Saturday, October 22, 2011

Paws Forward -

Paws Forward -

Paws Forward

Today we will talk about rook endgames where one side is trying to create a passed pawn. The first example will show having a rook behind passed pawn is a very big advantage. The second and the third examples show that while the rook in front of the pawn is not that well placed it still can support the pawn well. Sometimes getting an advanced pawn costs nothing, but there are cases when you have to sacrifice pieces to get to a position where your pawn is on the 7th- rank. In the last two examples the defending side had the knight and the rook – not a good combination if you are fighting against far advanced passed pawns. I hope that the following three positions will clarify the process of passed pawn creation.

I think of equilibrium when I look at this position. White is about to transform the potential energy of the position into kinetic by the means of a pawn break. What positional attributes allow him to do so? In my opinion there are two factors that give white an edge: an extra pawn on the queenside and a rook behind that pawn. If black is given time he would advance the kingside pawns with f5-f4, where the advanced e and f – pawns would compensate for white’s b and c pawns.

Notice how white made a window for the king at the very last moment. On the other hand black made sure to create one during the earlier stage of the game which proved to be a fatal mistake. There was no immediate threat of checkmate for black but the threat of the c-pawn promotion was very immediate and black had to parry it with a rook retreat to the 8th rank.

In the above example white’s rook was located perfectly – behind the passed pawn. What about the cases where the rook is in front of the passed pawn? The next example illustrates precisely this scenario where it looks like white is far away from getting any advantage from the position. If black achieves the Rc7-Kd6 blockade on dark squares then it would be very hard for white to break through. The bishop on e8 is under attack and it looks like after Ba4 and Rc7 the position is dead equal. However, it is white to move and there is an option of pushing the b- pawn right away – it is a risky decision as white is losing a piece but if the pawn gets to b7 it would be very hard to stop. A very important factor in evaluating the correctness of the b5- push is to notice that the knight is pinned after K:e8, which is the equivalent of playing without a piece. Let us see how white managed to push the pawn and how far it went.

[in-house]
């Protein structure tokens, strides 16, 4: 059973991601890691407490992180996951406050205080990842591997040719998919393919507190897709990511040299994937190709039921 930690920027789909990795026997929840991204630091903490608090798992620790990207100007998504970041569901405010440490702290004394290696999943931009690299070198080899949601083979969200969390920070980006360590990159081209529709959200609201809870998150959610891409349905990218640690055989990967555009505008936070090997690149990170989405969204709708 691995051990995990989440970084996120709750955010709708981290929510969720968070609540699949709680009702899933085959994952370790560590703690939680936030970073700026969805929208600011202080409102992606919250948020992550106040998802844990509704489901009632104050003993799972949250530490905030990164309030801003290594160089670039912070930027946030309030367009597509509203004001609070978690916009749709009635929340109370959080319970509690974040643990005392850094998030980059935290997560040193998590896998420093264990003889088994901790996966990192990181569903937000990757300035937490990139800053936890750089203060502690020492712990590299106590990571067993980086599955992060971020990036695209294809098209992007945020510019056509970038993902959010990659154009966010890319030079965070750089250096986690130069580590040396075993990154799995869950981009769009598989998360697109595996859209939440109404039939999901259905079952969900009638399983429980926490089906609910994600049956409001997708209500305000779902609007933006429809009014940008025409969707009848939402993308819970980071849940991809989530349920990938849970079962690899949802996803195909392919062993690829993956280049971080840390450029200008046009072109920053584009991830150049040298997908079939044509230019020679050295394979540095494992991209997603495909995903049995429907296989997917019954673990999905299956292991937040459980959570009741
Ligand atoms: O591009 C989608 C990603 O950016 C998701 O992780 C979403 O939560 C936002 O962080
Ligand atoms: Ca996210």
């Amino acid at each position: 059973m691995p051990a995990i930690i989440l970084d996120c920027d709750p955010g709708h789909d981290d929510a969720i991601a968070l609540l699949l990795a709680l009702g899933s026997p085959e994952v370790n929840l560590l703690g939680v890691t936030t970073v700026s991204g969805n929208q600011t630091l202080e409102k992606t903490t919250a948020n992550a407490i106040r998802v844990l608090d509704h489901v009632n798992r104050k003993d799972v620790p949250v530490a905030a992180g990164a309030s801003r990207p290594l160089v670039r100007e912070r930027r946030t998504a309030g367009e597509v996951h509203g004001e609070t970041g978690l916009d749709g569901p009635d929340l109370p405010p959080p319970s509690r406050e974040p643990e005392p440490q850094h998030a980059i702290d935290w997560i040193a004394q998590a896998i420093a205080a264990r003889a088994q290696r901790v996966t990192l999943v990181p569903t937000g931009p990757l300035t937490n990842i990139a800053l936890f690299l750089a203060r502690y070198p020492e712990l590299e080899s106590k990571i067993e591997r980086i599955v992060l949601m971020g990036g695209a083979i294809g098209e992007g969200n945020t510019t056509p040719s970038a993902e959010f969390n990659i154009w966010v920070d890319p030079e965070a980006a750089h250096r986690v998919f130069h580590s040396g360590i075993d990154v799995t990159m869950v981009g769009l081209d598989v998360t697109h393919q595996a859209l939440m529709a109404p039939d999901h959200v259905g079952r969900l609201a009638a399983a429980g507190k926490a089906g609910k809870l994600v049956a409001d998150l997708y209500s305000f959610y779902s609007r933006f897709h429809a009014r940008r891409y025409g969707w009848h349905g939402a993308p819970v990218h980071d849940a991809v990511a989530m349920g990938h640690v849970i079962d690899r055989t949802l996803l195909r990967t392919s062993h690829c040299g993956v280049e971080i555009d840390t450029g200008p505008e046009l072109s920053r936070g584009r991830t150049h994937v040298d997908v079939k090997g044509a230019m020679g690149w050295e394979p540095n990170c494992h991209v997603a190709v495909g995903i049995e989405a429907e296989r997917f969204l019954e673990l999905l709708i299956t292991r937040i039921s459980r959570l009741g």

By the time black unpinned the knight white got the pawn to b7 and practically forced black to give back the piece. White decided to force the events with Ra8 but instead he could have obtained the very same position but with an extra pawn. Also white had to be careful about not ending up in a drawn Q vs. R+N endgame as was the case after Rd8+. Having the rook in front of the advanced pawn might not be as bad as classical endgame books teach. Poor rook position is compensated fully with the strong pawn location tipping the weight for the side with the passed pawn.

Advanced pawns can be weaknesses if the rook does not support them. In the next example the pawn on h6 looks like a weakness as it will fall sooner or later. However, black would need a move to capture it, and as we all know time is very precious and therefore the pawn can be used as a deflection to create play on the queenside. If white does not do anything radical now then black will indeed take the pawn and be better. With the bishop sacrifice white has an unusual opportunity to create another passed pawn on the queenside. The passed pawn on the queenside can turn out to be two passed pawns moreover-- rook-supported, too. The knight on c7 will get in the pawns' way. As we already saw in the previous example-- having knight and rook stopping the pawns is not the best combination as the knight comes under pawn and rook attacks. On the other hand, a bishop would do a better job stopping the pawns as it is a long range piece and it is better in moving away from passed pawns.

The example showed that even a weak passed pawn plays a significant role in endgames. White deflected the black rook to the kingside with it while pushed the b- and c–pawns on the queenside. Two pieces could not cope with three passed pawns.

Next week we will look at how passed pawns are created in minor-piece endgames where rooks are not present.

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